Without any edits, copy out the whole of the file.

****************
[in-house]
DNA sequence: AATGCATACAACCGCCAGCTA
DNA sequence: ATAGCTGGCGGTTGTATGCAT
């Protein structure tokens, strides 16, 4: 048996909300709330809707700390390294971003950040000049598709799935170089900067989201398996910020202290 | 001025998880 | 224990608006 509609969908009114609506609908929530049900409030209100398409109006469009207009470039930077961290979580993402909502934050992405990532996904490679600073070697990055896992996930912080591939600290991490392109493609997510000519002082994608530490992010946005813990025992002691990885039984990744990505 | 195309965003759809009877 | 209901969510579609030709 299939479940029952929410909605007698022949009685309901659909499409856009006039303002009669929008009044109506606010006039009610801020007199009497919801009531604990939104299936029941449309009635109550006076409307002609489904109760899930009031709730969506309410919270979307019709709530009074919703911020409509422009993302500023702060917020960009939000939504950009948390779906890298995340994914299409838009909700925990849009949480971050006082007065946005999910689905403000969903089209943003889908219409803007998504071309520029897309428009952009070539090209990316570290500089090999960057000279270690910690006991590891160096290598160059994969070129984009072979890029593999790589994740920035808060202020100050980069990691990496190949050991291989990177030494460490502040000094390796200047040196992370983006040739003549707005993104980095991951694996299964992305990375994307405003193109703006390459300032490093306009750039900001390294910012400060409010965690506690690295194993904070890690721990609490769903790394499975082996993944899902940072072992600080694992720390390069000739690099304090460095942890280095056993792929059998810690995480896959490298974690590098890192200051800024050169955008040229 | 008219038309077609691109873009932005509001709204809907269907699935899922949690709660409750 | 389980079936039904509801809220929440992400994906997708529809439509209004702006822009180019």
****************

[in-house]
DNA sequence: AATGCATACAACCGCCAGCTA
DNA sequence: ATAGCTGGCGGTTGTATGCAT
């Protein structure tokens, strides 16, 4: 048996909300709330809707700390390294971003950040000049598709799935170089900067989201398996910020202290 | 001025998880 | 224990608006 509609969908009114609506609908929530049900409030209100398409109006469009207009470039930077961290979580993402909502934050992405990532996904490679600073070697990055896992996930912080591939600290991490392109493609997510000519002082994608530490992010946005813990025992002691990885039984990744990505 | 195309965003759809009877 | 209901969510579609030709 299939479940029952929410909605007698022949009685309901659909499409856009006039303002009669929008009044109506606010006039009610801020007199009497919801009531604990939104299936029941449309009635109550006076409307002609489904109760899930009031709730969506309410919270979307019709709530009074919703911020409509422009993302500023702060917020960009939000939504950009948390779906890298995340994914299409838009909700925990849009949480971050006082007065946005999910689905403000969903089209943003889908219409803007998504071309520029897309428009952009070539090209990316570290500089090999960057000279270690910690006991590891160096290598160059994969070129984009072979890029593999790589994740920035808060202020100050980069990691990496190949050991291989990177030494460490502040000094390796200047040196992370983006040739003549707005993104980095991951694996299964992305990375994307405003193109703006390459300032490093306009750039900001390294910012400060409010965690506690690295194993904070890690721990609490769903790394499975082996993944899902940072072992600080694992720390390069000739690099304090460095942890280095056993792929059998810690995480896959490298974690590098890192200051800024050169955008040229 | 008219038309077609691109873009932005509001709204809907269907699935899922949690709660409750 | 389980079936039904509801809220929440992400994906997708529809439509209004702006822009180019």